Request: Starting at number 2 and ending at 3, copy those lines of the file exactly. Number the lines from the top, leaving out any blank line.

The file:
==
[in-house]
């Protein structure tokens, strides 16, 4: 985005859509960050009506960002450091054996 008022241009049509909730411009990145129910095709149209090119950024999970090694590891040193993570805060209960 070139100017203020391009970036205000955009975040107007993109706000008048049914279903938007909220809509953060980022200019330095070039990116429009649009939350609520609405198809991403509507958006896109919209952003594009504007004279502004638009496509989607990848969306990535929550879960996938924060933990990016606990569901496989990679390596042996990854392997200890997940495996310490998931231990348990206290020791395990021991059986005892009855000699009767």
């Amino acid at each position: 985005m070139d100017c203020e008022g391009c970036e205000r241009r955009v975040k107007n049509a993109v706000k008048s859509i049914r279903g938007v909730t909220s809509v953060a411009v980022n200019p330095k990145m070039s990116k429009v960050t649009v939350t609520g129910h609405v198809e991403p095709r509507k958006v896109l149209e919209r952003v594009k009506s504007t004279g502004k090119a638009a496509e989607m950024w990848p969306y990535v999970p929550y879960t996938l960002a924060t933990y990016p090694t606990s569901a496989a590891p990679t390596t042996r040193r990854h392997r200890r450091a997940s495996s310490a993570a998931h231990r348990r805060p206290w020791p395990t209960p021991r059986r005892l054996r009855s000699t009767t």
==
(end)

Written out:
């Protein structure tokens, strides 16, 4: 985005859509960050009506960002450091054996 008022241009049509909730411009990145129910095709149209090119950024999970090694590891040193993570805060209960 070139100017203020391009970036205000955009975040107007993109706000008048049914279903938007909220809509953060980022200019330095070039990116429009649009939350609520609405198809991403509507958006896109919209952003594009504007004279502004638009496509989607990848969306990535929550879960996938924060933990990016606990569901496989990679390596042996990854392997200890997940495996310490998931231990348990206290020791395990021991059986005892009855000699009767």
């Amino acid at each position: 985005m070139d100017c203020e008022g391009c970036e205000r241009r955009v975040k107007n049509a993109v706000k008048s859509i049914r279903g938007v909730t909220s809509v953060a411009v980022n200019p330095k990145m070039s990116k429009v960050t649009v939350t609520g129910h609405v198809e991403p095709r509507k958006v896109l149209e919209r952003v594009k009506s504007t004279g502004k090119a638009a496509e989607m950024w990848p969306y990535v999970p929550y879960t996938l960002a924060t933990y990016p090694t606990s569901a496989a590891p990679t390596t042996r040193r990854h392997r200890r450091a997940s495996s310490a993570a998931h231990r348990r805060p206290w020791p395990t209960p021991r059986r005892l054996r009855s000699t009767t």